The final portion of this reading is an argument verifying the acceptance of our personal observations of this second reality. This is a very difficult logic to explain without following it as Lewis presents it. Lewis concludes that the power that exists behind the Law of Nature “would be not one of the observed facts (of man) but a reality which makes them.” He goes on to say that “the only way in we could expect to it [the power] to show itself would be inside ourselves as an influence or a command trying to get us to behave in a certain way.” As the previous arguments have concluded such a power does exists for man and thus it can be assumed that such a power also exists in other areas of nature.

I have attempted to explain this very complicated but logical argument and I suggest that if this explanation does not satisfy you then you should read Lewis’ “Mere Christianity”. Lewis has writtin a logical argument to explain the existance which is obvious to most people, of a Natural, Moral Law.

Show and Tell

A passage from Plantinga's chapter 2 that stuck out to me reads "Humback whales for example, sing underwater arias; when they've finished, they often breach, soaring into an explosive half-twist back-flop with their "wings" flung wide." The passage is a beatiful reminder of how amazing God's creation is.
Similarly I read a devotional by Max Lucado that emphasized how miraculous the nature around us is. It opened with a reading from John 1:3 "All things were made by him, and nothing was made without him." From where I write I can see several miracles. White-crested waves slap the beach with rhythmic regularity. One after the other the rising swells of salt water gain momentum, humping, rising, then standing to salute the beach before crashing onto the sand. How many billions of times has this simple mystery repeated itself since time began? In the distance lies a miracle of colors-- teins of blue. The ocean-blue of the Atlantic encounters the pale blue of the sky, separated only by the horizon..." I would also add the miracle of wind shaping rocks like nothing else in the world can. "Miracles, divine miracles. These are miracles because they are mysteries. Scientifically explainable? Yes. Reproducible? To a degree." Scientists have tried to reproduce the miracles they see in nature and have been able to do so to some extent but not completely. "But still they are mysteries. Events that stretch beyond our understanding and find their origins in another realm. They are every bit as divine as divided seas, walking cripples, and empty tombs."
As Plantinga has told us, God's creation reveals his majesty. Take the time to marvel at what is all around you. In it we can see God being glorified. The Psalms are full of verses that describe the ways in which nature glorifies God.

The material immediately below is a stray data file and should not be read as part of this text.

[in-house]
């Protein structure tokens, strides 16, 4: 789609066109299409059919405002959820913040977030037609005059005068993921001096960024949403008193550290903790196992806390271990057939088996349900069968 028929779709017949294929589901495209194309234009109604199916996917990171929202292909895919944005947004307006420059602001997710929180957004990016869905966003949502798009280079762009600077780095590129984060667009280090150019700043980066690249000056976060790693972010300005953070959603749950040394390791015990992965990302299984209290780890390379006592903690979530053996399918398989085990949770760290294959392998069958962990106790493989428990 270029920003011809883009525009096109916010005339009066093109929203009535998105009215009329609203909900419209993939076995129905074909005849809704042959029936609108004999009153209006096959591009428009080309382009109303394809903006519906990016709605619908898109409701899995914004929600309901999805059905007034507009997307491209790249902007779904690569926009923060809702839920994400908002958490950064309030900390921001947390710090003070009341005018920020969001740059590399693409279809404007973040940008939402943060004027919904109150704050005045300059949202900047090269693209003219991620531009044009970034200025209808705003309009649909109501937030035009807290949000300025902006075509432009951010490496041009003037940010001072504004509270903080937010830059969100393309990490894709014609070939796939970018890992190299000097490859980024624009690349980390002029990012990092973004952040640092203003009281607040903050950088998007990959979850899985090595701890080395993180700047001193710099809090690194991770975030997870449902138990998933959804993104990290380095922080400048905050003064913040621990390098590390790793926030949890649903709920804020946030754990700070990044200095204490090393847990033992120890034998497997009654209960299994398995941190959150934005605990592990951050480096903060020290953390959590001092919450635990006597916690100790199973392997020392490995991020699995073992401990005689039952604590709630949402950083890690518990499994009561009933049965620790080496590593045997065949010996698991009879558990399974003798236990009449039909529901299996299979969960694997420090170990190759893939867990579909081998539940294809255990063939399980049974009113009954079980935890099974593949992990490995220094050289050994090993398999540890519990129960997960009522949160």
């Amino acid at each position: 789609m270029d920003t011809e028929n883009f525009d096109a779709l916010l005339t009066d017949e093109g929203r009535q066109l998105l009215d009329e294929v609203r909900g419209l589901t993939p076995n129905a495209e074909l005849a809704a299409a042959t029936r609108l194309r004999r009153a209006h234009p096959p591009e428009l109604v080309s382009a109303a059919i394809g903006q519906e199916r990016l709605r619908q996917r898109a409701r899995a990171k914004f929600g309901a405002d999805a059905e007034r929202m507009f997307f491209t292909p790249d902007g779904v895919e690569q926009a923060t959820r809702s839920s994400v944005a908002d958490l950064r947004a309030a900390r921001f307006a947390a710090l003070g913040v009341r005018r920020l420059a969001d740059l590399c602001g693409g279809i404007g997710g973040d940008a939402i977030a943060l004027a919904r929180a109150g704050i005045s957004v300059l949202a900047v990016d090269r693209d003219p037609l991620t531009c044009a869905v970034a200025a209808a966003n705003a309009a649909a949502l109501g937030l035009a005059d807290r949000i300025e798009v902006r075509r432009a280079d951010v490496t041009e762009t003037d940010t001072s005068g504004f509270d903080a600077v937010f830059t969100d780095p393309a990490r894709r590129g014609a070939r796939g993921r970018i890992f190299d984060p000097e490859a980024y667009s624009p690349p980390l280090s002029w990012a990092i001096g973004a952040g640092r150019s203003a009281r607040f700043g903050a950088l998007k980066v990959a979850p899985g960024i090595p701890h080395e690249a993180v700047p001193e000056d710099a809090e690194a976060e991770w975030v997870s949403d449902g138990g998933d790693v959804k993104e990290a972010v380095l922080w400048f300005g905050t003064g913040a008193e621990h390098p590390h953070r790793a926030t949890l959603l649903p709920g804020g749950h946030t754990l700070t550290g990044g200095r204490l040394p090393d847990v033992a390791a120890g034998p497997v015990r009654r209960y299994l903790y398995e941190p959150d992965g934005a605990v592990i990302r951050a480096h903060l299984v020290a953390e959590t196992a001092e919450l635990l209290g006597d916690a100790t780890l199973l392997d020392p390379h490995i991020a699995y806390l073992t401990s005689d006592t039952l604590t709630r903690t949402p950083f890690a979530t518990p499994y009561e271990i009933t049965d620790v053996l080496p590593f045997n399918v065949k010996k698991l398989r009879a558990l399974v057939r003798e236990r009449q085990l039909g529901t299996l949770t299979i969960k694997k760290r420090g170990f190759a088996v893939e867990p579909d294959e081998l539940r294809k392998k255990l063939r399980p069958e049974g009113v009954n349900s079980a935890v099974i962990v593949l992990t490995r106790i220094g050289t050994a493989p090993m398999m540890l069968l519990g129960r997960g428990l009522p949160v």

Psalm 96:11 "Let the Heaven's rejoice, let the earth be glad. Let the sea resound, let the fields be jubilant."
Psalm 98:7-8 "Let the sea resound, and everything in it, the world and all who live in it. Let the rivers clap their hands, let the mountains sing together."

Wednesday, January 14, 2009

The Dangers of an Apathetic Life

The seventh letter in the Screwtape Letters reveals the dangers of apathy. Screwtape admonishes his nephew Wormwood to make the patient apathetic to his new-found Christianity. If the patient becomes apathetic he will be on the way towards hell. According to Screwtape “the safest road to Hell is the gradual one.”

The key to such a road is for the patient to feel a “dim uneasiness” that is not too strong but is still present in his thoughts. Screwtape warns that if the feeling is too strong the patient will become aware of the dangers that it presents: mainly his separation from God. On the other hand the uneasiness must be present in order for Wormwood to gradually separate the patient from God.

Screwtape explains that as time passes this uneasiness will lead the patient to neglect his “religious duties.” Gradually the patient will be distracted from his faith and become numb to the touch of God. Over time less interesting things will be required to fill the time that the patient would otherwise spend with God: “anything or nothing is sufficient to attract his wandering attention.”

If such a process is followed the patient will realize all too late that he never did what he should have or wanted to do. He will realize that his life was inconsequential. He was lukewarm in his relationship with God. As Revelation 3:16 says “so because you were lukewarm- neither hot nor cold- I am about to spit you out of my mouth.” God will not accept the patient because he is lukewarm. Thus, Wormwood will have been successful in separating the patient from God.

I love this letter from Lewis’ book because I am constantly in need of the reminder not to become apathetic in my relationship with Christ. I think that Lewis’ choice to write from the perspective of a demon drives home the consequences of living an apathetic life and also stirs anger and resistance in readers not to live apathetically.

Tuesday, January 13, 2009

God and His Creation

The second chapter of Engaging God’s World discusses two main, broad topics. First, it discusses the relationships between God, man, and nature. Second, it discusses the purpose of man and nature.